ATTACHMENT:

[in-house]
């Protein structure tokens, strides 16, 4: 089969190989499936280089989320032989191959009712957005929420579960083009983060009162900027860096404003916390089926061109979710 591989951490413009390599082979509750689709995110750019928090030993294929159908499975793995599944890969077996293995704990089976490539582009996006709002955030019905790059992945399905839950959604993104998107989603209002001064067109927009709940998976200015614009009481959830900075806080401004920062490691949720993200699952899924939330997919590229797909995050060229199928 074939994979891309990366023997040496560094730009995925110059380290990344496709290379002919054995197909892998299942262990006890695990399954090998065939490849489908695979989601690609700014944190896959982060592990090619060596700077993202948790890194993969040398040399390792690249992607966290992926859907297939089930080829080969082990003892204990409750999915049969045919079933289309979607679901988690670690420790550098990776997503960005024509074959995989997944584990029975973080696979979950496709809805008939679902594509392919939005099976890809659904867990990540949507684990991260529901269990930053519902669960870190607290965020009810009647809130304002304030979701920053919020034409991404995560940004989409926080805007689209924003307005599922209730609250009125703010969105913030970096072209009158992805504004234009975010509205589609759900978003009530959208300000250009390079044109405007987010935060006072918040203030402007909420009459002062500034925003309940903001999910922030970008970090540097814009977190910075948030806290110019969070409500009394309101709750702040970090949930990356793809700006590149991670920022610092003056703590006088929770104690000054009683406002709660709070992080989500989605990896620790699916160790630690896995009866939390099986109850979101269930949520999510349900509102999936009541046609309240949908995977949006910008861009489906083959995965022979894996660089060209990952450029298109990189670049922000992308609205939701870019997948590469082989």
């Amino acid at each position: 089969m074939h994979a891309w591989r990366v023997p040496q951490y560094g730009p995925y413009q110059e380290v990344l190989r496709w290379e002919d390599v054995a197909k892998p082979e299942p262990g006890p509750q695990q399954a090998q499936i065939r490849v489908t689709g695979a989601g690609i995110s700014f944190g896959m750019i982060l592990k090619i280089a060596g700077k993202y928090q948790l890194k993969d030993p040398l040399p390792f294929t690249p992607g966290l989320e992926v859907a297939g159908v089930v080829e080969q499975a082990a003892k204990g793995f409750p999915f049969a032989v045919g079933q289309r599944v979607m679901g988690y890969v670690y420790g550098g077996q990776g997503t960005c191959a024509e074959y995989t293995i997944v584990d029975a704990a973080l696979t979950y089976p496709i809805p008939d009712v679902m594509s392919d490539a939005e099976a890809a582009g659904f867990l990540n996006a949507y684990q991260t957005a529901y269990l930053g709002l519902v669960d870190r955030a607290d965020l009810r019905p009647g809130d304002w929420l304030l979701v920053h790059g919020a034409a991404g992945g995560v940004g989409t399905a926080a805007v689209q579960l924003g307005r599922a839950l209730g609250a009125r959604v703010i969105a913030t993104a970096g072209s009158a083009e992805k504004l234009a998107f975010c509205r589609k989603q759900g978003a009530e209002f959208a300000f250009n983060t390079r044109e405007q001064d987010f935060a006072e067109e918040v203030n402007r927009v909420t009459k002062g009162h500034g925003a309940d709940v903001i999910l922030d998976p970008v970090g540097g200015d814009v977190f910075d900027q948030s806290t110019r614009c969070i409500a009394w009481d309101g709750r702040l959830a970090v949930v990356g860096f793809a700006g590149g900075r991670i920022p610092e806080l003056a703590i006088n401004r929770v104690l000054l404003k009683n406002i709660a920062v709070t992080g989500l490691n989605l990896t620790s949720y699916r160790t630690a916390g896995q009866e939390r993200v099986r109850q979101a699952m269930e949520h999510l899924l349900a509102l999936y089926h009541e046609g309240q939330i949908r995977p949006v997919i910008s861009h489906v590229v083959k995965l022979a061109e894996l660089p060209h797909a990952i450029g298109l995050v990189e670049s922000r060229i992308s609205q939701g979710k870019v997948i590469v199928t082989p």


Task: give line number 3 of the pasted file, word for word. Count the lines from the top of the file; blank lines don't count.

């Amino acid at each position: 089969m074939h994979a891309w591989r990366v023997p040496q951490y560094g730009p995925y413009q110059e380290v990344l190989r496709w290379e002919d390599v054995a197909k892998p082979e299942p262990g006890p509750q695990q399954a090998q499936i065939r490849v489908t689709g695979a989601g690609i995110s700014f944190g896959m750019i982060l592990k090619i280089a060596g700077k993202y928090q948790l890194k993969d030993p040398l040399p390792f294929t690249p992607g966290l989320e992926v859907a297939g159908v089930v080829e080969q499975a082990a003892k204990g793995f409750p999915f049969a032989v045919g079933q289309r599944v979607m679901g988690y890969v670690y420790g550098g077996q990776g997503t960005c191959a024509e074959y995989t293995i997944v584990d029975a704990a973080l696979t979950y089976p496709i809805p008939d009712v679902m594509s392919d490539a939005e099976a890809a582009g659904f867990l990540n996006a949507y684990q991260t957005a529901y269990l930053g709002l519902v669960d870190r955030a607290d965020l009810r019905p009647g809130d304002w929420l304030l979701v920053h790059g919020a034409a991404g992945g995560v940004g989409t399905a926080a805007v689209q579960l924003g307005r599922a839950l209730g609250a009125r959604v703010i969105a913030t993104a970096g072209s009158a083009e992805k504004l234009a998107f975010c509205r589609k989603q759900g978003a009530e209002f959208a300000f250009n983060t390079r044109e405007q001064d987010f935060a006072e067109e918040v203030n402007r927009v909420t009459k002062g009162h500034g925003a309940d709940v903001i999910l922030d998976p970008v970090g540097g200015d814009v977190f910075d900027q948030s806290t110019r614009c969070i409500a009394w009481d309101g709750r702040l959830a970090v949930v990356g860096f793809a700006g590149g900075r991670i920022p610092e806080l003056a703590i006088n401004r929770v104690l000054l404003k009683n406002i709660a920062v709070t992080g989500l490691n989605l990896t620790s949720y699916r160790t630690a916390g896995q009866e939390r993200v099986r109850q979101a699952m269930e949520h999510l899924l349900a509102l999936y089926h009541e046609g309240q939330i949908r995977p949006v997919i910008s861009h489906v590229v083959k995965l022979a061109e894996l660089p060209h797909a990952i450029g298109l995050v990189e670049s922000r060229i992308s609205q939701g979710k870019v997948i590469v199928t082989p």